Chart to accompany Moore article of Jan. 25, 2016

What the economy needs now

Everyone's blaming the oil price collapse and China's sliding economy, for the rout of the stock market these first two weeks of 2016. That's part of the story, but there may also be a policy explanation for the bearish sell-off.

Career Intermission Program Illustration by Greg Groesch/The Washington Times

Soldiers on sabbatical in the private sector

While opening combat arms roles to female soldiers garnered the most publicity last month, minimal attention has been given to the Army's decision to grant talented soldiers an opportunity to take a brief "intermission" in their military service to pursue opportunities in the private sector.

BOOK REVIEW: 'Forty Thieves'

Sardonic humor is rare in American mysteries. It is the kind of humor that creeps up on you and suddenly your reaction is a wry smile as you read the double-edged melodrama which abounds in Thomas Perry's work.

Illustration on unity in protecting the unborn by Linas Garsys/The Washington Times

Two different crowds, one dream

Those of us who were part of the diverse and large congregation that filled the historic Ebenezer Baptist Church in Atlanta on the Martin Luther King holiday Monday for the King Center's 48th annual Commemorative Service were not weary at the end of a service that lasted more than four and a half hours. On the contrary, we were energized, as I have been after each of these services that I've attended for over a decade.

President Barack Obama speaks as he visits UAW-GM Center for Human Resources in Detroit, Wednesday, Jan. 20, 2016. (Daniel Mears/Detroit News via AP, Pool)

The Obama legacy

President Obama is determined to leave American relations with Israel, the nation's only reliable ally in the Middle East, in ruins as part of his legacy. He doesn't seem to understand that a president doesn't design his legacy. Reality takes care of that, and the legacy he will leave is well established already.

Managing Market Access Time Illustration by Greg Groesch/The Washington Times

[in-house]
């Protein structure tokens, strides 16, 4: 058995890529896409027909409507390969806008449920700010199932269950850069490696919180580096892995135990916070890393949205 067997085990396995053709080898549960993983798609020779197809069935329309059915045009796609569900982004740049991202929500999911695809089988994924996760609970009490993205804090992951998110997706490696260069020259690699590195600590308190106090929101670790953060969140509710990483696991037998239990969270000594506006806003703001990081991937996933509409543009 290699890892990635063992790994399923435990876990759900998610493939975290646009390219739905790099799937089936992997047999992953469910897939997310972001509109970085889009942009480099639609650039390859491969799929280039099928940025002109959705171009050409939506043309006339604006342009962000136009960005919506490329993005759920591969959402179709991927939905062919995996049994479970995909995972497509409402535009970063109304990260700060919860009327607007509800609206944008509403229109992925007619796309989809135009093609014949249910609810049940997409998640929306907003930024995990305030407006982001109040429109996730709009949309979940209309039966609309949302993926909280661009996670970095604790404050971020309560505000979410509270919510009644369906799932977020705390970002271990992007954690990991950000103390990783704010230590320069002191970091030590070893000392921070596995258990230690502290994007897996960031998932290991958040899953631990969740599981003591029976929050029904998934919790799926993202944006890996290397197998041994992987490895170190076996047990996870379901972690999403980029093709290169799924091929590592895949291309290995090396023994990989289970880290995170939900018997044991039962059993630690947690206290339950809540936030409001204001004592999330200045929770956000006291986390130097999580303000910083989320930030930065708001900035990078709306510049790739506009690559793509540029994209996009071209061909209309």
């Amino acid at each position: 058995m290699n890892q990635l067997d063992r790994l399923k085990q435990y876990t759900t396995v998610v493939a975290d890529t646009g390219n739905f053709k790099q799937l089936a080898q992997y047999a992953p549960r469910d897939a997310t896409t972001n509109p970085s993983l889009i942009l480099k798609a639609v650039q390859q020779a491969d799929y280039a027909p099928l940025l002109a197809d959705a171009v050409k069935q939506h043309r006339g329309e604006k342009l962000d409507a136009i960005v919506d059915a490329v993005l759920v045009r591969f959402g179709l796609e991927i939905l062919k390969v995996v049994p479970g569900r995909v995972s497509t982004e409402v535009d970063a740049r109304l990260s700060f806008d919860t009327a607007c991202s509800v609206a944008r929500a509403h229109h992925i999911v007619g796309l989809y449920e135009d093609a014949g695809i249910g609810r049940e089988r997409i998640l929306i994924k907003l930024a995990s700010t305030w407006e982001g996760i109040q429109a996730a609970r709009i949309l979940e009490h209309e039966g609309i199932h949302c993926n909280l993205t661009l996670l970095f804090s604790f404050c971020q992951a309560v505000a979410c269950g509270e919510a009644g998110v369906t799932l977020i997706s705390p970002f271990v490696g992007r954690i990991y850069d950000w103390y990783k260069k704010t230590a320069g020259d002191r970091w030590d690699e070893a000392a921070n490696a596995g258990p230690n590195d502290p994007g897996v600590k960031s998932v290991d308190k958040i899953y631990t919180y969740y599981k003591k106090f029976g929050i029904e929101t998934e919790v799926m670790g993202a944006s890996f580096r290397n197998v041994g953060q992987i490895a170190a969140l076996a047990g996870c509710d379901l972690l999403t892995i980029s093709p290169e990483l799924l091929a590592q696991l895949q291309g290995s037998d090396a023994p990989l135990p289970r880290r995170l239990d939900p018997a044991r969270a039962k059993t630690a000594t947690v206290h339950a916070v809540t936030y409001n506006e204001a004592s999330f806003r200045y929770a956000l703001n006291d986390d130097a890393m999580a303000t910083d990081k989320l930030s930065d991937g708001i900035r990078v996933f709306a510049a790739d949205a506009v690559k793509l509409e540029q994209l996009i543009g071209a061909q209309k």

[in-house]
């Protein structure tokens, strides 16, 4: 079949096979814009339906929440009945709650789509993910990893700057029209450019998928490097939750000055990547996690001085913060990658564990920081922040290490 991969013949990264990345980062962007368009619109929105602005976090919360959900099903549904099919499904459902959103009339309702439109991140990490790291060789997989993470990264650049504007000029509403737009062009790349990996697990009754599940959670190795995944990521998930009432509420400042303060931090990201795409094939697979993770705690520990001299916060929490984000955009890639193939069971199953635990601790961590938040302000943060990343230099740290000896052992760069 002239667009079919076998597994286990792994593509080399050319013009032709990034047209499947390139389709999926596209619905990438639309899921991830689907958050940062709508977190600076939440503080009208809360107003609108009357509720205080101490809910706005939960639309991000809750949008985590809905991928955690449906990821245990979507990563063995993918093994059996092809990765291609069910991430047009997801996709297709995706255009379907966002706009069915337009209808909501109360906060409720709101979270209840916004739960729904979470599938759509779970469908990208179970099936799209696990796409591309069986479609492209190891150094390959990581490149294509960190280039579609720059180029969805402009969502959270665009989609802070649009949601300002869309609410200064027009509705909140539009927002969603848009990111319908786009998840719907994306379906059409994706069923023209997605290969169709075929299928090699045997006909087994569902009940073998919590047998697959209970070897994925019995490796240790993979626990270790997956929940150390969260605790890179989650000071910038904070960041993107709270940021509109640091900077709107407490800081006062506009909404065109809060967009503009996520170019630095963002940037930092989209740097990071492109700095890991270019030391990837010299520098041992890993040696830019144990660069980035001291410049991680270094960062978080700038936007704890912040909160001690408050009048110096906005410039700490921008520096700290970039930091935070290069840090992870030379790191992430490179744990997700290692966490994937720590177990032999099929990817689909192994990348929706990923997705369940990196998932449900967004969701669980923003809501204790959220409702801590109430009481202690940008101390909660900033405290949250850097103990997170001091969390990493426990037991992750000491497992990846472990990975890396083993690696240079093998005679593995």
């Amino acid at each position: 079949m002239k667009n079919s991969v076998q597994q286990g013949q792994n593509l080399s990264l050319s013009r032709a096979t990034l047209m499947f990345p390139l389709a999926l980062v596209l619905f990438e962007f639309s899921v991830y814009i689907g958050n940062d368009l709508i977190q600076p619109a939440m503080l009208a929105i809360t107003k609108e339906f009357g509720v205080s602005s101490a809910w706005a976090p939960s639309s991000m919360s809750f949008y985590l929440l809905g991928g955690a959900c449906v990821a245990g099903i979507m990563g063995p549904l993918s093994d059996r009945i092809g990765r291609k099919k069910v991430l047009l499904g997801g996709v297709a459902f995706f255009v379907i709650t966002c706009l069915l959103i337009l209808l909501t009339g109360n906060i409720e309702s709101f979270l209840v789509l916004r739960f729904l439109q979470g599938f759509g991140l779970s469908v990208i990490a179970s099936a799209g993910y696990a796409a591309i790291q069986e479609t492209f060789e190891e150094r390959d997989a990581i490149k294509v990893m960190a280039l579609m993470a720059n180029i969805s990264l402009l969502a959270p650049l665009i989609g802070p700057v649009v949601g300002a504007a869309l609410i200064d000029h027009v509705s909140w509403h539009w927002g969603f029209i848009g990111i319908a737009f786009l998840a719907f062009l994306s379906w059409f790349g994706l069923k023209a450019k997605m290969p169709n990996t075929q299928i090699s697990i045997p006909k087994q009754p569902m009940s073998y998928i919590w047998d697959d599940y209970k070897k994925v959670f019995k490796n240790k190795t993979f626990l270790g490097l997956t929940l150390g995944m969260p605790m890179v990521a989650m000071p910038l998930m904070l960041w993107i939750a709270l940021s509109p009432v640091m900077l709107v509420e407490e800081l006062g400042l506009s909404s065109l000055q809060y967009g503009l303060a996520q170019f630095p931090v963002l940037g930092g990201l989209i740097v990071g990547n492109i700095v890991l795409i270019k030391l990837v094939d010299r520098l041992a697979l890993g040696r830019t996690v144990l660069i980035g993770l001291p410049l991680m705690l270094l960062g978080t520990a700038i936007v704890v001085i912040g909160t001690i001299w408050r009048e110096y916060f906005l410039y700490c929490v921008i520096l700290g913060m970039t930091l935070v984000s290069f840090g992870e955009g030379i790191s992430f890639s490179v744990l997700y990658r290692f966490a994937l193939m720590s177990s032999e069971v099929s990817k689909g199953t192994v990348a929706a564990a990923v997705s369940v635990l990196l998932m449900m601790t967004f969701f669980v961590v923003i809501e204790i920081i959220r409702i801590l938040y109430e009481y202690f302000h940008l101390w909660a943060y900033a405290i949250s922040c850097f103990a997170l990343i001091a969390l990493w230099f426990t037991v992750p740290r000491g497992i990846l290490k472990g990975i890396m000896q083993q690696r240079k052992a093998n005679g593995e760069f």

Why U.S. investors are better off today

Contrary to the views of Michael Lewis and other critics, America's equity markets are not "rigged." U.S. investors are actually much better off in today's high-speed automated marketplace than they were in the old, largely floor-based markets when the NYSE and NASDAQ operated as virtual monopolies.

Lax illegals policies unfair

The immigration issue may be delicate, but it is highly unfair that the government is not doing much about people who got visas and came here as visitors but decided on their own to simply stay ("Visa overstays swell ranks of illegals as 500,000 broke law in 2015," Web, Jan. 19).

Gulen Plan to Destroy America Illustration by Greg Groesch/The Washington Times

When moderation masks a radical agenda

No one ever wants a Cosby moment, a moment when all of one's suspected bad deeds are exposed to the world. Fettulah Gulen, the undisputable leader of the Gulen Movement was recently provided such a Cosby Moment, compliments of the FBI.

A man climbs the border wall to cross into the United States from Tijuana, Mexico, on Sept. 11, 2008. (Associated Press) **FILE**

A step toward border order

Barack Obama is about to find out whether he's a power unto himself or merely a president. His immigration orders will be held up against the standard of the U.S. Constitution, tattered and oft-ignored as it may be.

'Gun-free zones' are safety-free

I was in total disbelief when I read recently that a student brought a loaded gun into Nicholas Orem Middle School in Hyattsville, Md. After all, how is this possible when Prince George's County Schools are 'gun-free zones'?

Illustration on hostages by Jon Krause/Tribune Content Agency

Dollars for hostages

Every American should be glad that American hostages have been freed by the tyrannical Iranian regime and are being reunited with family, friends and co-workers.